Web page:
[Marxism] Theodor Bergmann autobiography

Louis Proyect lnp3 at panix.com
Mon Feb 29 15:55:52 MST 2016

Theodor Bergmann, a German revolutionary who supported Rosa Luxemburg 
and Paul Levi, wrote a 45 page autobiography on his 100th anniversary if 
the Google translate was accurate. It is amazing that he is still alive 
and going strong.


I heard him speak at the Brecht Forum in March 2000 as I reported to the 
Marxism list back then.

I have the highest regard for Theodor Bergmann, the 84 year old editor 
of the Hamburg-based magazine "Sozialismus," who spoke last night at the 
Brecht Forum on "The German Anti-Nazi Left". Three years ago the 
magazine entered into a fraternal relationship with Monthly Review, 
which is edited by Paul Sweezy and Harry Magdoff, themselves well-known 
and respected old-timers. Not that I have anything against young 
radicals, but men and women in their 80s who are still going strong 
deserve our special respect.

"Sozialismus" was also the first serious journal to print something I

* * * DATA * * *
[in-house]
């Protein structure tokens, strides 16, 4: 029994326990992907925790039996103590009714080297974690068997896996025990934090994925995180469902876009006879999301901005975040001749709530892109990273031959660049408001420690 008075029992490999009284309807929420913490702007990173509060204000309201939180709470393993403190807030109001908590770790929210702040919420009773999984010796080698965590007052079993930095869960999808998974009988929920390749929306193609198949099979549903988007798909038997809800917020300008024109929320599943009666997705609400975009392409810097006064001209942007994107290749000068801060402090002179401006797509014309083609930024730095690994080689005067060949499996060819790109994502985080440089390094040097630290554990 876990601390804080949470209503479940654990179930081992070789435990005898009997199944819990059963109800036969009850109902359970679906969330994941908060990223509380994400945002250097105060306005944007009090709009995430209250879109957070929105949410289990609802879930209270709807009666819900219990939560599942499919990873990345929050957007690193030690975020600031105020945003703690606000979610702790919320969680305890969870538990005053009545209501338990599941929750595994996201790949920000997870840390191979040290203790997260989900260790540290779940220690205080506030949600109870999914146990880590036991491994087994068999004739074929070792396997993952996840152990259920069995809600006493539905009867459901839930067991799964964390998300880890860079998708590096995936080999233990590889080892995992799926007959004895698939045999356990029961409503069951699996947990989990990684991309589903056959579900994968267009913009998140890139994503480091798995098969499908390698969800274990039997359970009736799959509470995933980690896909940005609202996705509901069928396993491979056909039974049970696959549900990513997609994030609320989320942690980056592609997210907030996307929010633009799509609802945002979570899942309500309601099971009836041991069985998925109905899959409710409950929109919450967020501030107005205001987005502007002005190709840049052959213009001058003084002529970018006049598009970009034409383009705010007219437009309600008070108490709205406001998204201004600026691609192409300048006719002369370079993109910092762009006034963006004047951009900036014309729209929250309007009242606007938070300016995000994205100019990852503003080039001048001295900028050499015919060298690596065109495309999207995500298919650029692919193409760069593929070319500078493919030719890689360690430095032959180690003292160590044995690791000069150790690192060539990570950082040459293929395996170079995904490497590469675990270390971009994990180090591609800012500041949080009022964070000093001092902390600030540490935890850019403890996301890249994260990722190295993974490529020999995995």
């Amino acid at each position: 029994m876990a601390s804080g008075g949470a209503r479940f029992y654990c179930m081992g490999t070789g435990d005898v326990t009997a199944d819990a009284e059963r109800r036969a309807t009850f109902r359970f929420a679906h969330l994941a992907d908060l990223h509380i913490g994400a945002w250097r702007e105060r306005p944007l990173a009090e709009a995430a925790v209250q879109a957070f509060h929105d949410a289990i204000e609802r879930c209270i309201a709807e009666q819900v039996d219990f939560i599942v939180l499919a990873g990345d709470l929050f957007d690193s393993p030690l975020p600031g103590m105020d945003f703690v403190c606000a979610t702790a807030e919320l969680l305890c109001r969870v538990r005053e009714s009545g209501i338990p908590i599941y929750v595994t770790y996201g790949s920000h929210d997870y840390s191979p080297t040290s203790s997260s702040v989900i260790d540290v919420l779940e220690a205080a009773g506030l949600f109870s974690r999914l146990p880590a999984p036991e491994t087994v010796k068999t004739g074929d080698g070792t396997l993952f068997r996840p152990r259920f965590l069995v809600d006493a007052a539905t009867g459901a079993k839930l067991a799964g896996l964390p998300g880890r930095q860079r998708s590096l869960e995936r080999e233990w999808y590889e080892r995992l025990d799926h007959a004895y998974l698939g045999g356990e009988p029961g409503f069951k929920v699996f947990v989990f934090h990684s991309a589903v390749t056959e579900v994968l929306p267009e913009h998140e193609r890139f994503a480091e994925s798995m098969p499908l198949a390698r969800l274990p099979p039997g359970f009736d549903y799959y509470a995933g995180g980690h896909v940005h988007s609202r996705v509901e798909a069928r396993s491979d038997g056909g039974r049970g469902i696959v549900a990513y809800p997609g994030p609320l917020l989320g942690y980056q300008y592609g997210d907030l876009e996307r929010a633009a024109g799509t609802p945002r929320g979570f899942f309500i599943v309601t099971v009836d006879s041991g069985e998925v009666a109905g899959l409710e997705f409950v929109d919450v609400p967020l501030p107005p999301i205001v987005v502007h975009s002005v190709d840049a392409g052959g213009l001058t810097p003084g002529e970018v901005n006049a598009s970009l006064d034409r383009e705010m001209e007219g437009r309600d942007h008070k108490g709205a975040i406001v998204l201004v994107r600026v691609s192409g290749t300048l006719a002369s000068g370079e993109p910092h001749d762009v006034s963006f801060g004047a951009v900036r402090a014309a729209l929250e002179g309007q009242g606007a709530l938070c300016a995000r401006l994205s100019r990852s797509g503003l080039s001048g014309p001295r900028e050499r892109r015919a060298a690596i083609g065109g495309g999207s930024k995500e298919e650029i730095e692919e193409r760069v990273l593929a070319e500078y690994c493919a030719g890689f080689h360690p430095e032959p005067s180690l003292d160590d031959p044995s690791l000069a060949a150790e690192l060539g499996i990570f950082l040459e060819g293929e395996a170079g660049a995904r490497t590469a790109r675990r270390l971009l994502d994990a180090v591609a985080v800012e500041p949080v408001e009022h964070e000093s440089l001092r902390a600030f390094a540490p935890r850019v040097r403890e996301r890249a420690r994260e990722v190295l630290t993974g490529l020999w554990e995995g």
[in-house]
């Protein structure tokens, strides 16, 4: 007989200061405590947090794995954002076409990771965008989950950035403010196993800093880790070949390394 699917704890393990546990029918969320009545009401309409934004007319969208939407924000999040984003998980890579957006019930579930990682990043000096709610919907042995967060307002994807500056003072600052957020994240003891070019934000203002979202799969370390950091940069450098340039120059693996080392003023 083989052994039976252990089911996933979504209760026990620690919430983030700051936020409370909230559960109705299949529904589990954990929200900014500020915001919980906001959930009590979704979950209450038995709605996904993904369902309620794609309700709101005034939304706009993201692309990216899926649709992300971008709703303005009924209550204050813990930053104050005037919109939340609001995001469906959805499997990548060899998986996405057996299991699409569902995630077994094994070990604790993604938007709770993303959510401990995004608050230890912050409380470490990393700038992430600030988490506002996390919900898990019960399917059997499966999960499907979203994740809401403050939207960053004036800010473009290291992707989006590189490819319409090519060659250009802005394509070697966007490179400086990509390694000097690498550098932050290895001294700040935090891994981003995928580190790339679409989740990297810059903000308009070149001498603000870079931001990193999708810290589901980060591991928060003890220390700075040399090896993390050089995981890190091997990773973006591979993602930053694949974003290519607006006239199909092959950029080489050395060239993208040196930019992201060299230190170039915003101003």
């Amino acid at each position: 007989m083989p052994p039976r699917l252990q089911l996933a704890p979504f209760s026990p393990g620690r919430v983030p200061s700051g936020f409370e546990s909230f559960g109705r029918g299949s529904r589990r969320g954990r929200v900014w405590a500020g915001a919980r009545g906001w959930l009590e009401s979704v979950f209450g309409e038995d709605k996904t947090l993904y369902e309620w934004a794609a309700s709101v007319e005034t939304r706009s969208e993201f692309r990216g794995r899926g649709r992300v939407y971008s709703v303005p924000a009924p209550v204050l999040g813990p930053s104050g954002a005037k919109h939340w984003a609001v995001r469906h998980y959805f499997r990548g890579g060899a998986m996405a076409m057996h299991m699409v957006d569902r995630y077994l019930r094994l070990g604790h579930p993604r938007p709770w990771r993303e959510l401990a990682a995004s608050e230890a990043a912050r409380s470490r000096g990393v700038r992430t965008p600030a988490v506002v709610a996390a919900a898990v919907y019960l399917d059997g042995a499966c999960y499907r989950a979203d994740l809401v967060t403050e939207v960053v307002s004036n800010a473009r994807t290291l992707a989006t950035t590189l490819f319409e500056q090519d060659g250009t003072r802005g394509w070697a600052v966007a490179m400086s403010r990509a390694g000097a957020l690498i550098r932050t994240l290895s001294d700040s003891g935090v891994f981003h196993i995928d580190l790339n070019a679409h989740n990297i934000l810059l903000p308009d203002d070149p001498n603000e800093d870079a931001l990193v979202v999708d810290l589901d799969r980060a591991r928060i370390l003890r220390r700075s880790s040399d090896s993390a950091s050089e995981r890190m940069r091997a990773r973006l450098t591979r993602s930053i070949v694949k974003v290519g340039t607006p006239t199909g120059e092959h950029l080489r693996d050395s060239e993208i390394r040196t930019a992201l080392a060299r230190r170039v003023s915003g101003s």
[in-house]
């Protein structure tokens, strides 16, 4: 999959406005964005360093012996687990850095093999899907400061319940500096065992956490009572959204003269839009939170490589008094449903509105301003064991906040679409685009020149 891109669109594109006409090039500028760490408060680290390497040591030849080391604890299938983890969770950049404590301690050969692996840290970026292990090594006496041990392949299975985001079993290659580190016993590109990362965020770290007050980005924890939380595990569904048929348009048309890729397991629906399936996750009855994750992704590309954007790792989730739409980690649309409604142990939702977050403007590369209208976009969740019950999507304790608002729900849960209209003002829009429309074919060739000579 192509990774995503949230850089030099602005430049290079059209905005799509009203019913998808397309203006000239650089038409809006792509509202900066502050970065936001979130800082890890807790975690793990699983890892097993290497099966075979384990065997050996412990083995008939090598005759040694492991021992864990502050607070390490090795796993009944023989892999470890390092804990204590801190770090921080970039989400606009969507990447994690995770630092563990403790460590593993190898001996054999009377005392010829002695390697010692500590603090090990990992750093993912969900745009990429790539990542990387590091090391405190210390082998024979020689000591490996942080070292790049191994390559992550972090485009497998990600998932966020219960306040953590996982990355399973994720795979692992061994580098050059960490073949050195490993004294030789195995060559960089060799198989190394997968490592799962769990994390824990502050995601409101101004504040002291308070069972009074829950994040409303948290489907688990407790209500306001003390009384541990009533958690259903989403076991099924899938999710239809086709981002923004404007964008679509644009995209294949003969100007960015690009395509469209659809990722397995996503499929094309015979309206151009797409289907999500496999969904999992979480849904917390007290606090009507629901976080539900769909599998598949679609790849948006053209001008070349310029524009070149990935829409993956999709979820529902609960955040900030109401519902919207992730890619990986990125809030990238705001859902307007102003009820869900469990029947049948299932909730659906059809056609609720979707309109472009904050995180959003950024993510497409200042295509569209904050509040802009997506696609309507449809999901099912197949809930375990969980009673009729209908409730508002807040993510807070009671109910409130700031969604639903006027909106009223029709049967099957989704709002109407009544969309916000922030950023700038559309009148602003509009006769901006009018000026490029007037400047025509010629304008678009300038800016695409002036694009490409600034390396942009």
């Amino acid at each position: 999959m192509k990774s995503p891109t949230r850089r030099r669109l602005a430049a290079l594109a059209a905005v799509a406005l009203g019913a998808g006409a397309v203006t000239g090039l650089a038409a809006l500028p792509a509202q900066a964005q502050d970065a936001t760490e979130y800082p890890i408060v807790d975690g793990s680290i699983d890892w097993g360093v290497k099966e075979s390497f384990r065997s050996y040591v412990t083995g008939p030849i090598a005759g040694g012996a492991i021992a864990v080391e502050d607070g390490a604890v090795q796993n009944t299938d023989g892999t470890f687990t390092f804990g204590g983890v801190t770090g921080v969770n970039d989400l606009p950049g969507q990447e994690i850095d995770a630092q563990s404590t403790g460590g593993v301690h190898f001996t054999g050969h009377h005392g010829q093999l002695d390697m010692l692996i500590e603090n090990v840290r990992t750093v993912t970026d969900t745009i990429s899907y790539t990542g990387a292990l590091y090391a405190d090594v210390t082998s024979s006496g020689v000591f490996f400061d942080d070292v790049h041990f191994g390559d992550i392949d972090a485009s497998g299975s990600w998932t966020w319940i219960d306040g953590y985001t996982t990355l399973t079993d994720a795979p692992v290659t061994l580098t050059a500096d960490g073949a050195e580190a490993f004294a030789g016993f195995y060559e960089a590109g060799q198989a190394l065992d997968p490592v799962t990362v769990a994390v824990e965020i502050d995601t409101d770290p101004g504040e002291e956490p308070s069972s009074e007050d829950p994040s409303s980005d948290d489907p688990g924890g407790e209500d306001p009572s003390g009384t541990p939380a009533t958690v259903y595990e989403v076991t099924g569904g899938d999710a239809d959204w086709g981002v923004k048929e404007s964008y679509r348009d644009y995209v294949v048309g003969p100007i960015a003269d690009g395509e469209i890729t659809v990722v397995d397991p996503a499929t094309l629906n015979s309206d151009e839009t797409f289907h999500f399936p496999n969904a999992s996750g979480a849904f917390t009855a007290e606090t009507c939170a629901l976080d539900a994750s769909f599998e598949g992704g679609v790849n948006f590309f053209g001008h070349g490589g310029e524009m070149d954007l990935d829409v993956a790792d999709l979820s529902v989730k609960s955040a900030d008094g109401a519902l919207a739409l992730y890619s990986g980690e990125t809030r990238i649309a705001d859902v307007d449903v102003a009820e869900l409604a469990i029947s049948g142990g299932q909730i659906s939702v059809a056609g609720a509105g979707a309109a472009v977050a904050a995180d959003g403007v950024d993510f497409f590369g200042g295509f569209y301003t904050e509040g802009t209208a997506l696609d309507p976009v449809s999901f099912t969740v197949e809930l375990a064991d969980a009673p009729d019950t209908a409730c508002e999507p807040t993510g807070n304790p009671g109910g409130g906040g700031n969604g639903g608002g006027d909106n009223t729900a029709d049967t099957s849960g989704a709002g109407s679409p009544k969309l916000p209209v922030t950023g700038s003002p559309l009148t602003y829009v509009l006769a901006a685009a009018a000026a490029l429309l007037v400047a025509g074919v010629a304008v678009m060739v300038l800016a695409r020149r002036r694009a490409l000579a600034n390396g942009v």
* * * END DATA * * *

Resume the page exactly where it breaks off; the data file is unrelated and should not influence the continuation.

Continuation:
wrote, namely my puckish report on the last Rethinking Marxism 
conference, titled "Wissen-shaftskriege" (Science Wars). It told the 
story of how female Marxist graduate students from India nearly drove a 
terminally long-winded Etienne Balibar from the stage and how during the 
aftermath of the protest conference organizers tried to root out a 
Sokalite conspiracy that presumably was responsible. (There was no such 

Bergmann was a member of the youth group of the Left Communists in the 
1920s, a party that Cochranite Erwin Baur's mother belonged to as well. 
In an interview I conducted with him recently, Erwin explained that it 
was natural for him to end up in the American Trotskyist movement in the 
1930s because as he was growing up talk around the dinner table focused 
on the evils of the capitalist system and the inadequacy of the mass 
Communist Parties. Erwin, a life-long UAW militant and currently a 
member of Solidarity, is the same age as Theodor and another example of